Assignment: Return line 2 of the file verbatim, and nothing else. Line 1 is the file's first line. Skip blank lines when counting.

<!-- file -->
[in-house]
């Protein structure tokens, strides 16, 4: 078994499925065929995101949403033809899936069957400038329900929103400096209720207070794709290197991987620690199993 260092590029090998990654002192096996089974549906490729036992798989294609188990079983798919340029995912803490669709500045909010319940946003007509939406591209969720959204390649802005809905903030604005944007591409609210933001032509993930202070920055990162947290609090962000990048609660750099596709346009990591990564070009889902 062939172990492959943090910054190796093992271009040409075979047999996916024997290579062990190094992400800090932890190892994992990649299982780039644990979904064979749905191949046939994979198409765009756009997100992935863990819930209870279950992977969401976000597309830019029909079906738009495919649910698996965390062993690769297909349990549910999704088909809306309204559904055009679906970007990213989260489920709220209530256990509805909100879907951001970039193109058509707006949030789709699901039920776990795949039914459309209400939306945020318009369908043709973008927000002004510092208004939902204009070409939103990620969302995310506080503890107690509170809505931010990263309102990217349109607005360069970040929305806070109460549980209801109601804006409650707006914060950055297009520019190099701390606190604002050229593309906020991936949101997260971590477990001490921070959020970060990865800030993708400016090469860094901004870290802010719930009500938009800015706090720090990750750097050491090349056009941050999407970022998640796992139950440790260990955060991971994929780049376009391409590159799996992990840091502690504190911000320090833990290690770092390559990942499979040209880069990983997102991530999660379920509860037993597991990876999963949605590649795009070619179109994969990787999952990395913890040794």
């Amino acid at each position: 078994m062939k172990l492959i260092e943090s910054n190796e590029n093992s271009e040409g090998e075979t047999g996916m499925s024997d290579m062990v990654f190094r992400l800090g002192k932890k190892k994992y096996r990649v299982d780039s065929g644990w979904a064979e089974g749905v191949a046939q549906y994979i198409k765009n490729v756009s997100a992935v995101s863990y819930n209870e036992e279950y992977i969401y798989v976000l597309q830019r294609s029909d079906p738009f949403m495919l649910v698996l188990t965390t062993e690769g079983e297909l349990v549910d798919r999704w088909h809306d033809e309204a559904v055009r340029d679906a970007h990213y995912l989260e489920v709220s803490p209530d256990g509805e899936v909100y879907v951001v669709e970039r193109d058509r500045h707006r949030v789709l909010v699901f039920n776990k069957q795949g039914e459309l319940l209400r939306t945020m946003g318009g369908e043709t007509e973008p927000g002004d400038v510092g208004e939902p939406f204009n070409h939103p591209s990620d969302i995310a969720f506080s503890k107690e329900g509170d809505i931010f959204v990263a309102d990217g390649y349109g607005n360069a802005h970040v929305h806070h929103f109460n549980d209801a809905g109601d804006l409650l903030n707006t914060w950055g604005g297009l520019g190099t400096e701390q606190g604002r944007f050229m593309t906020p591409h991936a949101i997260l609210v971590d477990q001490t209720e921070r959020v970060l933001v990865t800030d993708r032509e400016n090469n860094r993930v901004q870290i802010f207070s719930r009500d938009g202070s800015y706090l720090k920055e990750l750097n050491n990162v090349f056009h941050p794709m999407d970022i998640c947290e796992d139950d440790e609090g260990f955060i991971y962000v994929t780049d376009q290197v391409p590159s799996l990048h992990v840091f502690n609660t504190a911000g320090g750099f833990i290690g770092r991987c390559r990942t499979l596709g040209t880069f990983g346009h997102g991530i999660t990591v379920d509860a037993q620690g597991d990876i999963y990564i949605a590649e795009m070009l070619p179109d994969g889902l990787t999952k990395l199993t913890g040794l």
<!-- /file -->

């Protein structure tokens, strides 16, 4: 078994499925065929995101949403033809899936069957400038329900929103400096209720207070794709290197991987620690199993 260092590029090998990654002192096996089974549906490729036992798989294609188990079983798919340029995912803490669709500045909010319940946003007509939406591209969720959204390649802005809905903030604005944007591409609210933001032509993930202070920055990162947290609090962000990048609660750099596709346009990591990564070009889902 062939172990492959943090910054190796093992271009040409075979047999996916024997290579062990190094992400800090932890190892994992990649299982780039644990979904064979749905191949046939994979198409765009756009997100992935863990819930209870279950992977969401976000597309830019029909079906738009495919649910698996965390062993690769297909349990549910999704088909809306309204559904055009679906970007990213989260489920709220209530256990509805909100879907951001970039193109058509707006949030789709699901039920776990795949039914459309209400939306945020318009369908043709973008927000002004510092208004939902204009070409939103990620969302995310506080503890107690509170809505931010990263309102990217349109607005360069970040929305806070109460549980209801109601804006409650707006914060950055297009520019190099701390606190604002050229593309906020991936949101997260971590477990001490921070959020970060990865800030993708400016090469860094901004870290802010719930009500938009800015706090720090990750750097050491090349056009941050999407970022998640796992139950440790260990955060991971994929780049376009391409590159799996992990840091502690504190911000320090833990290690770092390559990942499979040209880069990983997102991530999660379920509860037993597991990876999963949605590649795009070619179109994969990787999952990395913890040794």